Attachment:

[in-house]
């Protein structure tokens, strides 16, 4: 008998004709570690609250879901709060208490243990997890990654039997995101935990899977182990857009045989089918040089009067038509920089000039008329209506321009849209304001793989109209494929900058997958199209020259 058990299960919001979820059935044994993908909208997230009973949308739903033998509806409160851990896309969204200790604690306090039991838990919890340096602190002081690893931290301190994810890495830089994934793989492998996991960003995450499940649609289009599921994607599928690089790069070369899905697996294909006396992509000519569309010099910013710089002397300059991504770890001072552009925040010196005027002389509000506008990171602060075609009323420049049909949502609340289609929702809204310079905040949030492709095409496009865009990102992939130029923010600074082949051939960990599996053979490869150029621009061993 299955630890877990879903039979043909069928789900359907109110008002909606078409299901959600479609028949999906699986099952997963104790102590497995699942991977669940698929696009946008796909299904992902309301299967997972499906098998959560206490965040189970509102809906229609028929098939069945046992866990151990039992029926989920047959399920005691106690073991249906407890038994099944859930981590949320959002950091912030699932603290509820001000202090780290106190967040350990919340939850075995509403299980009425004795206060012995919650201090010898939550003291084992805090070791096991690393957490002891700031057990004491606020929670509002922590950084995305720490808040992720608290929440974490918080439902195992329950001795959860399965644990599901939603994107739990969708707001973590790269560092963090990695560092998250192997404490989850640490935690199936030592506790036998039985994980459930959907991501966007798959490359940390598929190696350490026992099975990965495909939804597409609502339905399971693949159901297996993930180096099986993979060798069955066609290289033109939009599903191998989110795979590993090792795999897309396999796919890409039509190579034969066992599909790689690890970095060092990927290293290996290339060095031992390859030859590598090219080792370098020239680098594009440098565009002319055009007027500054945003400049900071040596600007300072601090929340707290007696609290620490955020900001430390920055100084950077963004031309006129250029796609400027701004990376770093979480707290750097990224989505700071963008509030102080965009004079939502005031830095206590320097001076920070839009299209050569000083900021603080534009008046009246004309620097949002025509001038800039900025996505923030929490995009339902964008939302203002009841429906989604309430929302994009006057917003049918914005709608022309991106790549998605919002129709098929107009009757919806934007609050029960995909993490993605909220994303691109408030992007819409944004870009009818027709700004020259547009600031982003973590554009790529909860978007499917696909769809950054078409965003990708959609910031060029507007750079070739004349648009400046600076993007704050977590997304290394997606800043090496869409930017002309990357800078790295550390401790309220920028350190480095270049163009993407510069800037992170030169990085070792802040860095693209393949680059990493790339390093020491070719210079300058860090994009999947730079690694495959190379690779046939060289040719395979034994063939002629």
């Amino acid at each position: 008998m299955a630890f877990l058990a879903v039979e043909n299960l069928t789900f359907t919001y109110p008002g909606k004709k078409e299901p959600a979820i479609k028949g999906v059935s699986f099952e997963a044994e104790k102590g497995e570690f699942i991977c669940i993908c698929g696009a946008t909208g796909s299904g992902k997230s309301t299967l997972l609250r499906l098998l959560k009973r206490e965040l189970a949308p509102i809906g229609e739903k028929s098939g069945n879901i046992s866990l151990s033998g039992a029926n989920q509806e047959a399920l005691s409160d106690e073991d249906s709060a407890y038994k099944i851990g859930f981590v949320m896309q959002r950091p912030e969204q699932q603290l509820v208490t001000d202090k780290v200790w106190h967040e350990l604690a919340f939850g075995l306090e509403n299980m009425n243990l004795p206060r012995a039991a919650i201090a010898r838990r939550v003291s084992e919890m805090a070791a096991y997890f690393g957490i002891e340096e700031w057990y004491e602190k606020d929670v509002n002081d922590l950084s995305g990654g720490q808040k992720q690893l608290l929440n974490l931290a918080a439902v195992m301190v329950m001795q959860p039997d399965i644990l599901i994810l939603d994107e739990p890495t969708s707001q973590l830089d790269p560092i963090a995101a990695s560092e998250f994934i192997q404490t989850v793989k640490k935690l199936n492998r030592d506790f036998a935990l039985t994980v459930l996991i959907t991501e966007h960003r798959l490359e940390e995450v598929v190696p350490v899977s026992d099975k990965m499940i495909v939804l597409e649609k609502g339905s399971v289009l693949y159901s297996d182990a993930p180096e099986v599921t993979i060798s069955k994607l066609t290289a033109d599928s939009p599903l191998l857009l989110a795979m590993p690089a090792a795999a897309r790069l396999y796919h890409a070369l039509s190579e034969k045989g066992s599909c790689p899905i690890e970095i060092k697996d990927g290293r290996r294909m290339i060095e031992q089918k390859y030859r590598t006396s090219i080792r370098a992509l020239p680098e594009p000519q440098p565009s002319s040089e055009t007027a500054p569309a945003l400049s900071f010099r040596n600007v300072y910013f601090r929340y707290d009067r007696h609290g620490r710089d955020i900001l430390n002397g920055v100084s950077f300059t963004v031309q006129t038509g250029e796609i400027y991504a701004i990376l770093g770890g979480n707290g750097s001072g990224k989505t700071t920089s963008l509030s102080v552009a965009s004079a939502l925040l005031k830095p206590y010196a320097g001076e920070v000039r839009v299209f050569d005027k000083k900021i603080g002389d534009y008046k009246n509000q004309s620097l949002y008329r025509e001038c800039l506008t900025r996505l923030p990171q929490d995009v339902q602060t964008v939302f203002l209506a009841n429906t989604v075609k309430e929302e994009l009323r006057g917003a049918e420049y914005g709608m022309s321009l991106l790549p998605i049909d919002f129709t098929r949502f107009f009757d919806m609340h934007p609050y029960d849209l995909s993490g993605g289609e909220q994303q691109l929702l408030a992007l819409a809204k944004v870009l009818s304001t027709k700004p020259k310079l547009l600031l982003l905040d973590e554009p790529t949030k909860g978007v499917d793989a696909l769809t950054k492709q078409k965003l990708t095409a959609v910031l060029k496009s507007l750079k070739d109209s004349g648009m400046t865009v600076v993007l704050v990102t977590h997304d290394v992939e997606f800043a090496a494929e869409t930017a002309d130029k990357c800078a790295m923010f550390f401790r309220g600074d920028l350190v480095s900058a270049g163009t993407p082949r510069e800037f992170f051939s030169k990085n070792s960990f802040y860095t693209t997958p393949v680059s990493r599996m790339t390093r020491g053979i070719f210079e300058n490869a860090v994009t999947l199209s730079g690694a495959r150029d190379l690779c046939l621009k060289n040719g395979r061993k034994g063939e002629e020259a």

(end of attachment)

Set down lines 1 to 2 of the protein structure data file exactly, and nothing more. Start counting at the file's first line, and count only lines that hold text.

[in-house]
């Protein structure tokens, strides 16, 4: 008998004709570690609250879901709060208490243990997890990654039997995101935990899977182990857009045989089918040089009067038509920089000039008329209506321009849209304001793989109209494929900058997958199209020259 058990299960919001979820059935044994993908909208997230009973949308739903033998509806409160851990896309969204200790604690306090039991838990919890340096602190002081690893931290301190994810890495830089994934793989492998996991960003995450499940649609289009599921994607599928690089790069070369899905697996294909006396992509000519569309010099910013710089002397300059991504770890001072552009925040010196005027002389509000506008990171602060075609009323420049049909949502609340289609929702809204310079905040949030492709095409496009865009990102992939130029923010600074082949051939960990599996053979490869150029621009061993 299955630890877990879903039979043909069928789900359907109110008002909606078409299901959600479609028949999906699986099952997963104790102590497995699942991977669940698929696009946008796909299904992902309301299967997972499906098998959560206490965040189970509102809906229609028929098939069945046992866990151990039992029926989920047959399920005691106690073991249906407890038994099944859930981590949320959002950091912030699932603290509820001000202090780290106190967040350990919340939850075995509403299980009425004795206060012995919650201090010898939550003291084992805090070791096991690393957490002891700031057990004491606020929670509002922590950084995305720490808040992720608290929440974490918080439902195992329950001795959860399965644990599901939603994107739990969708707001973590790269560092963090990695560092998250192997404490989850640490935690199936030592506790036998039985994980459930959907991501966007798959490359940390598929190696350490026992099975990965495909939804597409609502339905399971693949159901297996993930180096099986993979060798069955066609290289033109939009599903191998989110795979590993090792795999897309396999796919890409039509190579034969066992599909790689690890970095060092990927290293290996290339060095031992390859030859590598090219080792370098020239680098594009440098565009002319055009007027500054945003400049900071040596600007300072601090929340707290007696609290620490955020900001430390920055100084950077963004031309006129250029796609400027701004990376770093979480707290750097990224989505700071963008509030102080965009004079939502005031830095206590320097001076920070839009299209050569000083900021603080534009008046009246004309620097949002025509001038800039900025996505923030929490995009339902964008939302203002009841429906989604309430929302994009006057917003049918914005709608022309991106790549998605919002129709098929107009009757919806934007609050029960995909993490993605909220994303691109408030992007819409944004870009009818027709700004020259547009600031982003973590554009790529909860978007499917696909769809950054078409965003990708959609910031060029507007750079070739004349648009400046600076993007704050977590997304290394997606800043090496869409930017002309990357800078790295550390401790309220920028350190480095270049163009993407510069800037992170030169990085070792802040860095693209393949680059990493790339390093020491070719210079300058860090994009999947730079690694495959190379690779046939060289040719395979034994063939002629």